The Problems and Predicaments of the Patient Protection and Affordable Care Act

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According to Vishal Persaud of NBC Washington, the average price of health insurance under the Patient Protection and Affordable Care Act is $328. At first glance this may seem like a fair price, but is this actually the most affordable option? Can everybody get this option? The fact of the matter is that this is not actually the best option for United States citizens. The act forces many Americans to lose their current insurance, meaning many citizens paying small amounts of money for insurance will actually have to pay more because of the act; also, the act will force government dependency, reducing the freedom that America was once known for. Also, there is an issue of where money will actually come from to fund this bill. Along with this, the healthcare received will be of lower quality than before and many healthcare providers will need to change and will need to take pay cuts due to regulations within the law;this could lead to a diminishing health work field with many practices shutting down leading to less and less options for recipients.
Many Americans who already had health insurance will lose their current plans and be forced into two options: sign up for the PPACA, or pay more monthly to stay with their current providers. In "Can You Really Keep Your Health Plan? The Limits of Grandfathering Under the Affordable Care Act”, Elizabeth Leonard explains that the grandfathering rule does not apply to many citizens. This is a serious flaw considering that early on President Barrack Obama had promised the country that if they wanted to keep their plan then they could. Not only was this false but it also caused a major problem for many Americans. The act was supposed to help the citizens without any insurance but now it is ac...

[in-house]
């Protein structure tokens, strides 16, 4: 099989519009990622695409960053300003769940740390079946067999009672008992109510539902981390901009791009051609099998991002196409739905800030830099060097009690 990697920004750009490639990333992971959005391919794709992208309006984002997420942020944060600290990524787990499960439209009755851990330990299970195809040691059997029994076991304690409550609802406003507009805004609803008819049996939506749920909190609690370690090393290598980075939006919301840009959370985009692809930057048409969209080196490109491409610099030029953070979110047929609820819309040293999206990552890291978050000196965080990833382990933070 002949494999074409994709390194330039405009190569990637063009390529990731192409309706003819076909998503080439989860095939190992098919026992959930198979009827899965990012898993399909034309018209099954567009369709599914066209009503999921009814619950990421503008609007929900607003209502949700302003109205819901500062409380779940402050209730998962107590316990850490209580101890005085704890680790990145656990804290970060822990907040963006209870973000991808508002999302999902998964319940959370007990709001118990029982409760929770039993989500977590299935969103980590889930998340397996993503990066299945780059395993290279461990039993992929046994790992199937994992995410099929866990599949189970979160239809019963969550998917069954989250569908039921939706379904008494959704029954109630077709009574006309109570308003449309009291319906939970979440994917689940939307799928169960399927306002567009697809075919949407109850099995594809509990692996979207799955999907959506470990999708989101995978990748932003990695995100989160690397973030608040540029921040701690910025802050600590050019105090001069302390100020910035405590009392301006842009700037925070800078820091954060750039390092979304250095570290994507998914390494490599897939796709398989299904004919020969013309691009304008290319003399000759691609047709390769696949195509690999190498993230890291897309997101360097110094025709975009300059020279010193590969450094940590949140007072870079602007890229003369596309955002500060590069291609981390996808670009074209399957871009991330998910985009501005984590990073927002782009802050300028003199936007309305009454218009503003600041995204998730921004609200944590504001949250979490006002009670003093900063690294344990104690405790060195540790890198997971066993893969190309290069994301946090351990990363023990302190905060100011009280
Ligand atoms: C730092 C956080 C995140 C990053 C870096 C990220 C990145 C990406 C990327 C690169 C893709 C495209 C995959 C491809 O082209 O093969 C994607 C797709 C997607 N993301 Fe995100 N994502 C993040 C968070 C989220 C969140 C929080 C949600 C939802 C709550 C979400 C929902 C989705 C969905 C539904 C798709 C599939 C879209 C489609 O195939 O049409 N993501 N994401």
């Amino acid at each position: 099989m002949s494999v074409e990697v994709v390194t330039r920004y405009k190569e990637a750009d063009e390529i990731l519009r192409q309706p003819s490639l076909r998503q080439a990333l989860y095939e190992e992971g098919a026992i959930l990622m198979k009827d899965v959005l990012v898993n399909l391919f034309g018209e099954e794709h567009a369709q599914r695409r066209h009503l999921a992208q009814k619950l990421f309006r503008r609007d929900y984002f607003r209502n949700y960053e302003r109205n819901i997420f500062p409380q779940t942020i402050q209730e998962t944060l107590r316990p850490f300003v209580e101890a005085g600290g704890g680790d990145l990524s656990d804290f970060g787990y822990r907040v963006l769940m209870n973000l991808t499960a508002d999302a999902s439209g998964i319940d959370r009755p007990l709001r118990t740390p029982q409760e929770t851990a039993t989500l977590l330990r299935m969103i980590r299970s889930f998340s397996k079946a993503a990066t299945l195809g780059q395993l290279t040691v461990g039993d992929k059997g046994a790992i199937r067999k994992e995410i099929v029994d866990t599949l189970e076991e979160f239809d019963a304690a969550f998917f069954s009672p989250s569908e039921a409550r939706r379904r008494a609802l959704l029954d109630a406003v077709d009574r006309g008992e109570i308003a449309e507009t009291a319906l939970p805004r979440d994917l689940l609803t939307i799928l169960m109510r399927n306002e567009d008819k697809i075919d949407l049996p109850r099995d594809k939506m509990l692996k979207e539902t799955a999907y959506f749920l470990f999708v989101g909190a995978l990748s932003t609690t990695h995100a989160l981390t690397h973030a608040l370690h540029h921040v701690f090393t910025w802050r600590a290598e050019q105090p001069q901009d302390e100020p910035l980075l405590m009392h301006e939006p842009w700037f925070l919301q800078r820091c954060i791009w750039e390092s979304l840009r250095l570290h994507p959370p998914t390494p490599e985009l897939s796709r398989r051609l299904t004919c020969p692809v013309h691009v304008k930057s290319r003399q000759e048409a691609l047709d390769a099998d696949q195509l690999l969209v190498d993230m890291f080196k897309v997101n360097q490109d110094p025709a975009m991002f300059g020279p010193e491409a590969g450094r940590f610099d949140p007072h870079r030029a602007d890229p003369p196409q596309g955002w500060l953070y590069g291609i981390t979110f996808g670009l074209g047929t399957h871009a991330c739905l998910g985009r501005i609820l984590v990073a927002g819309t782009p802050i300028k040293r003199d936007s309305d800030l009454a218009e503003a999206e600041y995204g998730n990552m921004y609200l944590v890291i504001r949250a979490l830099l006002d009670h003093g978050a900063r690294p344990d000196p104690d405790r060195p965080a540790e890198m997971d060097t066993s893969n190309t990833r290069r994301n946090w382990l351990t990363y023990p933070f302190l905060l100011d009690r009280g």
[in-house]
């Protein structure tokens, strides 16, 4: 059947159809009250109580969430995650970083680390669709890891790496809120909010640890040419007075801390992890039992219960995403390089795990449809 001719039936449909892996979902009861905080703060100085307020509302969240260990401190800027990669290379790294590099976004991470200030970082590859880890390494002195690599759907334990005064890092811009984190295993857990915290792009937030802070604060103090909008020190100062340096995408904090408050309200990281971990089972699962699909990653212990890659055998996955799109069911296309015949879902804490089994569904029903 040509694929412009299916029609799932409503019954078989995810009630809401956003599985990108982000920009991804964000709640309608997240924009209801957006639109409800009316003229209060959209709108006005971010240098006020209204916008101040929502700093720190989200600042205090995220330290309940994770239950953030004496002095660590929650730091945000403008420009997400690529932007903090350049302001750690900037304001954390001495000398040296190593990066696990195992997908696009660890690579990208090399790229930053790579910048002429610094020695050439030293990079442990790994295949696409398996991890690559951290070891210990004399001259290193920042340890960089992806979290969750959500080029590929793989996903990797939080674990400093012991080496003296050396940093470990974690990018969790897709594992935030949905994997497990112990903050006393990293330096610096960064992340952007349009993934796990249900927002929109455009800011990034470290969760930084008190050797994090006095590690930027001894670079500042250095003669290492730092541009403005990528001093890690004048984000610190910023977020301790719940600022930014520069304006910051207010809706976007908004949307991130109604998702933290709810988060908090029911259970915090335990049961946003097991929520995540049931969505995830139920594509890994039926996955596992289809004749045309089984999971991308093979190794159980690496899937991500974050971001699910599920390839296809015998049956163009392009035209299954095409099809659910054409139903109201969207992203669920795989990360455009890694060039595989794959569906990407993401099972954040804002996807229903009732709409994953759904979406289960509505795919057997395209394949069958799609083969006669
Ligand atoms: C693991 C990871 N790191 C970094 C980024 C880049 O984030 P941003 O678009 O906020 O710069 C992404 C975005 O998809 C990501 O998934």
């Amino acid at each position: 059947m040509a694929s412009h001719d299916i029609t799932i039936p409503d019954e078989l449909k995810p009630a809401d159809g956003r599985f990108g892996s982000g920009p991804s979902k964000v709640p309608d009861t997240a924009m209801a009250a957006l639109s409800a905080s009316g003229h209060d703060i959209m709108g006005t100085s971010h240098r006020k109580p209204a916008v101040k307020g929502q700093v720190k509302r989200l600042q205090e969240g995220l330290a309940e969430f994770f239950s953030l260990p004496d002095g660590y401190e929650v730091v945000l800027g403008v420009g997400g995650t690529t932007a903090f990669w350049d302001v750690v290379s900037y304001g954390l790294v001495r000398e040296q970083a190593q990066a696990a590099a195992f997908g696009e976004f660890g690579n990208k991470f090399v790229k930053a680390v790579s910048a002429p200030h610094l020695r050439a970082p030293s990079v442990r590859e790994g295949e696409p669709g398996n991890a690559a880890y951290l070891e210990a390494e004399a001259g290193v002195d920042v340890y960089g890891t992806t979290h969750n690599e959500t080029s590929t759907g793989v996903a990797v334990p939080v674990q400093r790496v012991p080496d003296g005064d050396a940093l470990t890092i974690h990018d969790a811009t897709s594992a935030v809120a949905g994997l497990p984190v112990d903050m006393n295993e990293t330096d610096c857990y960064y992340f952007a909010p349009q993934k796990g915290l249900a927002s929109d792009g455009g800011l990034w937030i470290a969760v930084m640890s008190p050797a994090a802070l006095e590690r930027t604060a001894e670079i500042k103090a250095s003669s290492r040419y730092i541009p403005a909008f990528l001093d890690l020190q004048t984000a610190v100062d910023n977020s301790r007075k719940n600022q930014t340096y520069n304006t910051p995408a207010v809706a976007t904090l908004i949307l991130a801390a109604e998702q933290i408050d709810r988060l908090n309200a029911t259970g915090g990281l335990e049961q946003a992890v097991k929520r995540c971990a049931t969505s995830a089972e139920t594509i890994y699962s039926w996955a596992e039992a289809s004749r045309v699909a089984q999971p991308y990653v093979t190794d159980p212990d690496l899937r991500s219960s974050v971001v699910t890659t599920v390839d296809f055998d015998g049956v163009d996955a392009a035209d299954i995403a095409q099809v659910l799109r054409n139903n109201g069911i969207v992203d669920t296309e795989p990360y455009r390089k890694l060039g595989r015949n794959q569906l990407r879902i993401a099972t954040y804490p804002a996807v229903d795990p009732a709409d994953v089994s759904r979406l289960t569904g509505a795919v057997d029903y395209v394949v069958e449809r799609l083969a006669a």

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... on. Having to keep up with inflation and the constant spending involved in a practice may prove to be too difficult. Many practices will need to either combine and cut back on expenses, or shut down entirely. This, like mentioned before, would also lead to less options for citizens to choose from when receiving medical attention. This whole diminishing medical field is enough alone to prove that this form of universal healthcare is not an ideal option for the United States.
In the end, the PPACA proves to hurt the healthcare industry rather than improve it. It will cause many Americans to lose their insurance and become dependant on the government, as well as diminishes the doctor to patient experience and lowers the salaries of many doctors. There are many ways to go about helping the industry but the Patient Protection and Affordable Care Act is not one of them.

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